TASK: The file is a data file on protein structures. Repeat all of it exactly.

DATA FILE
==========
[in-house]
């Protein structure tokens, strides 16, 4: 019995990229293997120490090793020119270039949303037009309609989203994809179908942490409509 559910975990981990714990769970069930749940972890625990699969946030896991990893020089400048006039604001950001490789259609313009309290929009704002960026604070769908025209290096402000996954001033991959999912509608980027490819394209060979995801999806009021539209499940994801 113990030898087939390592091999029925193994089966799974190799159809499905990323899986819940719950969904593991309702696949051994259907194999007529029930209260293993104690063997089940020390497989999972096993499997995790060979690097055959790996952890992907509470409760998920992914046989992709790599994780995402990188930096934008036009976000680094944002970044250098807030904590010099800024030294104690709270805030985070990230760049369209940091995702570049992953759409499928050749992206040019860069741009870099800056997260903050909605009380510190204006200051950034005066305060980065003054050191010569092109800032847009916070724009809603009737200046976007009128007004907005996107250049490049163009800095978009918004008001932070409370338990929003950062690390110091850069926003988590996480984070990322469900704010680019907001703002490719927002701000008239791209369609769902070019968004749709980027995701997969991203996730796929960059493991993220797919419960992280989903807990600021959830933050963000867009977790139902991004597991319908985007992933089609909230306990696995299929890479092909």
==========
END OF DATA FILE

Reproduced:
[in-house]
């Protein structure tokens, strides 16, 4: 019995990229293997120490090793020119270039949303037009309609989203994809179908942490409509 559910975990981990714990769970069930749940972890625990699969946030896991990893020089400048006039604001950001490789259609313009309290929009704002960026604070769908025209290096402000996954001033991959999912509608980027490819394209060979995801999806009021539209499940994801 113990030898087939390592091999029925193994089966799974190799159809499905990323899986819940719950969904593991309702696949051994259907194999007529029930209260293993104690063997089940020390497989999972096993499997995790060979690097055959790996952890992907509470409760998920992914046989992709790599994780995402990188930096934008036009976000680094944002970044250098807030904590010099800024030294104690709270805030985070990230760049369209940091995702570049992953759409499928050749992206040019860069741009870099800056997260903050909605009380510190204006200051950034005066305060980065003054050191010569092109800032847009916070724009809603009737200046976007009128007004907005996107250049490049163009800095978009918004008001932070409370338990929003950062690390110091850069926003988590996480984070990322469900704010680019907001703002490719927002701000008239791209369609769902070019968004749709980027995701997969991203996730796929960059493991993220797919419960992280989903807990600021959830933050963000867009977790139902991004597991319908985007992933089609909230306990696995299929890479092909």